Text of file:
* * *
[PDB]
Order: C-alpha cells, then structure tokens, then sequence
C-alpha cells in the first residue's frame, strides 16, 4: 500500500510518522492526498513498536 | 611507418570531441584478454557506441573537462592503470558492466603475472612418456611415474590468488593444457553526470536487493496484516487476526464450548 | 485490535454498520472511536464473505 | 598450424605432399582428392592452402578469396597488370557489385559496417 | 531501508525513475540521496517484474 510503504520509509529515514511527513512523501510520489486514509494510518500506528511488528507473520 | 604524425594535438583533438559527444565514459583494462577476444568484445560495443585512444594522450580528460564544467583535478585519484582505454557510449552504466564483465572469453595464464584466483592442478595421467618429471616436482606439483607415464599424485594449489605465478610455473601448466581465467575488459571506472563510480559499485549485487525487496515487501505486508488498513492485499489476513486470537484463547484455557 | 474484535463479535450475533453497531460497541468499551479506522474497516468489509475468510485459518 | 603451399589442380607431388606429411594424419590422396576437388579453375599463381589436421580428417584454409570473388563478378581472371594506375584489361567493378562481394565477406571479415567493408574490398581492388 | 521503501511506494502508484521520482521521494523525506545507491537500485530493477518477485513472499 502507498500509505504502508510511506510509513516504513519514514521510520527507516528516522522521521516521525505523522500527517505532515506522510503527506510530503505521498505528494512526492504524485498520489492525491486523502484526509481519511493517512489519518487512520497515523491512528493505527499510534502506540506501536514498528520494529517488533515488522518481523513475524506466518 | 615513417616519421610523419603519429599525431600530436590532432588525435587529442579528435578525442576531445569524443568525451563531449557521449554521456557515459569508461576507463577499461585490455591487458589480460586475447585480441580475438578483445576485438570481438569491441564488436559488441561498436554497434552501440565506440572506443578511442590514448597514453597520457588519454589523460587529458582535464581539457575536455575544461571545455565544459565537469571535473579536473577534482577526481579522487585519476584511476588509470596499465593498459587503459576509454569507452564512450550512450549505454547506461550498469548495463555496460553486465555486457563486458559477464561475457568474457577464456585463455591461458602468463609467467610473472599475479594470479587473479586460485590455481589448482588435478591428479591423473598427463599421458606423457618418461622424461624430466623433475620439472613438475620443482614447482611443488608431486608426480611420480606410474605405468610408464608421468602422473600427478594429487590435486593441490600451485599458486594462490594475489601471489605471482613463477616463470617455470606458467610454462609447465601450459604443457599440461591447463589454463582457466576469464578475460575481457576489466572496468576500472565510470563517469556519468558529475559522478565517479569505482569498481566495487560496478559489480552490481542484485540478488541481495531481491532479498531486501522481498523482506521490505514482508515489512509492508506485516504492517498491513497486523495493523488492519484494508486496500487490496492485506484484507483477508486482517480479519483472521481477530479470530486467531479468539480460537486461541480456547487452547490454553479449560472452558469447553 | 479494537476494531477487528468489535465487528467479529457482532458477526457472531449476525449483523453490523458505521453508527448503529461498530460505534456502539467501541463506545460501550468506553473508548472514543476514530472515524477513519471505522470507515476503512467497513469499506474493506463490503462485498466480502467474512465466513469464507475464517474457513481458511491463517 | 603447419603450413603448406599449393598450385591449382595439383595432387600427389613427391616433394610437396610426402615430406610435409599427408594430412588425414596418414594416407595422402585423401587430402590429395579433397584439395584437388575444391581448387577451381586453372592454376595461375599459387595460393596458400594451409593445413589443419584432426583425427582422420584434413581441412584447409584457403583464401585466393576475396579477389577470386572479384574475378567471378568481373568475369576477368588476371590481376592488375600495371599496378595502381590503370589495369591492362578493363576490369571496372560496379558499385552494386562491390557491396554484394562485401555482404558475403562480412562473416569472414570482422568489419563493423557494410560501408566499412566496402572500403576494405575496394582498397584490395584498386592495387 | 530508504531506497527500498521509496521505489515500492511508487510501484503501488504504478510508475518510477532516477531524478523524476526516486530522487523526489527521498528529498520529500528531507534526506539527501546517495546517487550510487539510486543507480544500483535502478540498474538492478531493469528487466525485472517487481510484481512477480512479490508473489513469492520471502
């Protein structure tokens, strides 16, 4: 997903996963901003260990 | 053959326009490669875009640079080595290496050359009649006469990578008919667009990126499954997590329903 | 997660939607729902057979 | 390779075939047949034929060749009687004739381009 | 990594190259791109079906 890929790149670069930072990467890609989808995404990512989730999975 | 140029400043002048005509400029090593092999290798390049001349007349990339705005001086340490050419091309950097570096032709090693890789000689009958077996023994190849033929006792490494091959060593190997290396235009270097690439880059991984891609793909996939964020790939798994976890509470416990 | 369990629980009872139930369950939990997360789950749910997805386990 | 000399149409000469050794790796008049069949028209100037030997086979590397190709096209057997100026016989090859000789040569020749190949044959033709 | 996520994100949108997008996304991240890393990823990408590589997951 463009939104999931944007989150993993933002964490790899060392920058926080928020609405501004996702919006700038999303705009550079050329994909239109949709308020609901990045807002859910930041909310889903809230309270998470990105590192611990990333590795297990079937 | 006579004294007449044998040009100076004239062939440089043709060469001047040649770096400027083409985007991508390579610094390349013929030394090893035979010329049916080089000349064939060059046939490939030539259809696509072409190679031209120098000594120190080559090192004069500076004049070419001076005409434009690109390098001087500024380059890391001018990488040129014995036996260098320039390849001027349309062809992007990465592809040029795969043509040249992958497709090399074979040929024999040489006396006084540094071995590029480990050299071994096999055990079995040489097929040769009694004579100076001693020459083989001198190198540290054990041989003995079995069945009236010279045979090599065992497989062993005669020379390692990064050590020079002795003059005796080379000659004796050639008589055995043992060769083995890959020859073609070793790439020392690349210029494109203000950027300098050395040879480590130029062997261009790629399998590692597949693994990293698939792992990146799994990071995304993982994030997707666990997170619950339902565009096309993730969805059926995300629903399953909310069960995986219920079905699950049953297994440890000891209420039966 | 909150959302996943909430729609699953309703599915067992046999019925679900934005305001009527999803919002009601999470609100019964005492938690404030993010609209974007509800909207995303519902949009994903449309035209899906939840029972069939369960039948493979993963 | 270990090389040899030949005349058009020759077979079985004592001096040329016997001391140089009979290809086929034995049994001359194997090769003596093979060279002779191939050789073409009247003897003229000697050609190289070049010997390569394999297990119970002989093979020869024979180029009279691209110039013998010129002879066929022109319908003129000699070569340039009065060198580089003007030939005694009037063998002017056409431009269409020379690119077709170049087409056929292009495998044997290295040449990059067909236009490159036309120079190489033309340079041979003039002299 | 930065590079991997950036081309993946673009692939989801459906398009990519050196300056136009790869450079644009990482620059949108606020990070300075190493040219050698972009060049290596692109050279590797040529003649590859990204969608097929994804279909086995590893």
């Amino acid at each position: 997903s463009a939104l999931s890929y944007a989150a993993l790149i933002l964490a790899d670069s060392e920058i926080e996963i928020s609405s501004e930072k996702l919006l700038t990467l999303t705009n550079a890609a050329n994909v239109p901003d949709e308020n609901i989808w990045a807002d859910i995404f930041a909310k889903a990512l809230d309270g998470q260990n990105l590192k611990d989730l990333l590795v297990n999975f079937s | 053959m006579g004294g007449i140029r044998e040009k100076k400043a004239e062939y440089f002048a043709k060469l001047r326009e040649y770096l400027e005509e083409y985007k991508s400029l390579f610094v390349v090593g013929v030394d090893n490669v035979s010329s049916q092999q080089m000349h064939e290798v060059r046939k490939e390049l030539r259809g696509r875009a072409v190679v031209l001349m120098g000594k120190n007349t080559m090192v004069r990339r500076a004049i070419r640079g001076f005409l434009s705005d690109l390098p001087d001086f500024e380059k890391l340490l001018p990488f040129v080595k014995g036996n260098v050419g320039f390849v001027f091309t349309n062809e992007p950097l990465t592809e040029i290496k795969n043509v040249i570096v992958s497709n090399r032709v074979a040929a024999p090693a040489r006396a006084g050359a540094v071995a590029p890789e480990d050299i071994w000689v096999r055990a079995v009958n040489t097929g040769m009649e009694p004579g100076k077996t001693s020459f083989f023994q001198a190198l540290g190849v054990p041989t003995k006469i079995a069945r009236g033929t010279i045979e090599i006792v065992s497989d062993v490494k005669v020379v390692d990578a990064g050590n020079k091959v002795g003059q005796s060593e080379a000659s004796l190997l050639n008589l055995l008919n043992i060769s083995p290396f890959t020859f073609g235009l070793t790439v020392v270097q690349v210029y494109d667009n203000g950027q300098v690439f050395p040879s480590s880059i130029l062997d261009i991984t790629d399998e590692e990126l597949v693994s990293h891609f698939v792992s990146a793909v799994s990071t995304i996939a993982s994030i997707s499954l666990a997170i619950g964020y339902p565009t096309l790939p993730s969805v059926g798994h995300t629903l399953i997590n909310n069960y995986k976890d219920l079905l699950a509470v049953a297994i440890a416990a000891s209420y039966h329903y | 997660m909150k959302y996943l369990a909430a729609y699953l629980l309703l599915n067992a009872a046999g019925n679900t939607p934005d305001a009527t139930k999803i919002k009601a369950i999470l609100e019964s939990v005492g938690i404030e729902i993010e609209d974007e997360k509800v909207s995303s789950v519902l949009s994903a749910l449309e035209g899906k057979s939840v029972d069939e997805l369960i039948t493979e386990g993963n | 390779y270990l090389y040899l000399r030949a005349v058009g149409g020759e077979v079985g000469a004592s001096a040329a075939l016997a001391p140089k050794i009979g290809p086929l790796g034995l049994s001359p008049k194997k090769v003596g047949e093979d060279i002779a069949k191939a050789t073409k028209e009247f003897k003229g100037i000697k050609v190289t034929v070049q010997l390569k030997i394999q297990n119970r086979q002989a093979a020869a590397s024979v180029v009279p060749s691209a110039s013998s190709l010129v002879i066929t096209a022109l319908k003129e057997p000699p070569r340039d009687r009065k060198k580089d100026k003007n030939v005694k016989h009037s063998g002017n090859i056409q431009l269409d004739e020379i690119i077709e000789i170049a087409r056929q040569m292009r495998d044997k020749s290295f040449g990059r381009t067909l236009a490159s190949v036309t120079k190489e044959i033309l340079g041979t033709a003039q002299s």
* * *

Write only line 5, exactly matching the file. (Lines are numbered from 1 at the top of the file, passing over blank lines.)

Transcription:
């Amino acid at each position: 997903s463009a939104l999931s890929y944007a989150a993993l790149i933002l964490a790899d670069s060392e920058i926080e996963i928020s609405s501004e930072k996702l919006l700038t990467l999303t705009n550079a890609a050329n994909v239109p901003d949709e308020n609901i989808w990045a807002d859910i995404f930041a909310k889903a990512l809230d309270g998470q260990n990105l590192k611990d989730l990333l590795v297990n999975f079937s | 053959m006579g004294g007449i140029r044998e040009k100076k400043a004239e062939y440089f002048a043709k060469l001047r326009e040649y770096l400027e005509e083409y985007k991508s400029l390579f610094v390349v090593g013929v030394d090893n490669v035979s010329s049916q092999q080089m000349h064939e290798v060059r046939k490939e390049l030539r259809g696509r875009a072409v190679v031209l001349m120098g000594k120190n007349t080559m090192v004069r990339r500076a004049i070419r640079g001076f005409l434009s705005d690109l390098p001087d001086f500024e380059k890391l340490l001018p990488f040129v080595k014995g036996n260098v050419g320039f390849v001027f091309t349309n062809e992007p950097l990465t592809e040029i290496k795969n043509v040249i570096v992958s497709n090399r032709v074979a040929a024999p090693a040489r006396a006084g050359a540094v071995a590029p890789e480990d050299i071994w000689v096999r055990a079995v009958n040489t097929g040769m009649e009694p004579g100076k077996t001693s020459f083989f023994q001198a190198l540290g190849v054990p041989t003995k006469i079995a069945r009236g033929t010279i045979e090599i006792v065992s497989d062993v490494k005669v020379v390692d990578a990064g050590n020079k091959v002795g003059q005796s060593e080379a000659s004796l190997l050639n008589l055995l008919n043992i060769s083995p290396f890959t020859f073609g235009l070793t790439v020392v270097q690349v210029y494109d667009n203000g950027q300098v690439f050395p040879s480590s880059i130029l062997d261009i991984t790629d399998e590692e990126l597949v693994s990293h891609f698939v792992s990146a793909v799994s990071t995304i996939a993982s994030i997707s499954l666990a997170i619950g964020y339902p565009t096309l790939p993730s969805v059926g798994h995300t629903l399953i997590n909310n069960y995986k976890d219920l079905l699950a509470v049953a297994i440890a416990a000891s209420y039966h329903y | 997660m909150k959302y996943l369990a909430a729609y699953l629980l309703l599915n067992a009872a046999g019925n679900t939607p934005d305001a009527t139930k999803i919002k009601a369950i999470l609100e019964s939990v005492g938690i404030e729902i993010e609209d974007e997360k509800v909207s995303s789950v519902l949009s994903a749910l449309e035209g899906k057979s939840v029972d069939e997805l369960i039948t493979e386990g993963n | 390779y270990l090389y040899l000399r030949a005349v058009g149409g020759e077979v079985g000469a004592s001096a040329a075939l016997a001391p140089k050794i009979g290809p086929l790796g034995l049994s001359p008049k194997k090769v003596g047949e093979d060279i002779a069949k191939a050789t073409k028209e009247f003897k003229g100037i000697k050609v190289t034929v070049q010997l390569k030997i394999q297990n119970r086979q002989a093979a020869a590397s024979v180029v009279p060749s691209a110039s013998s190709l010129v002879i066929t096209a022109l319908k003129e057997p000699p070569r340039d009687r009065k060198k580089d100026k003007n030939v005694k016989h009037s063998g002017n090859i056409q431009l269409d004739e020379i690119i077709e000789i170049a087409r056929q040569m292009r495998d044997k020749s290295f040449g990059r381009t067909l236009a490159s190949v036309t120079k190489e044959i033309l340079g041979t033709a003039q002299s």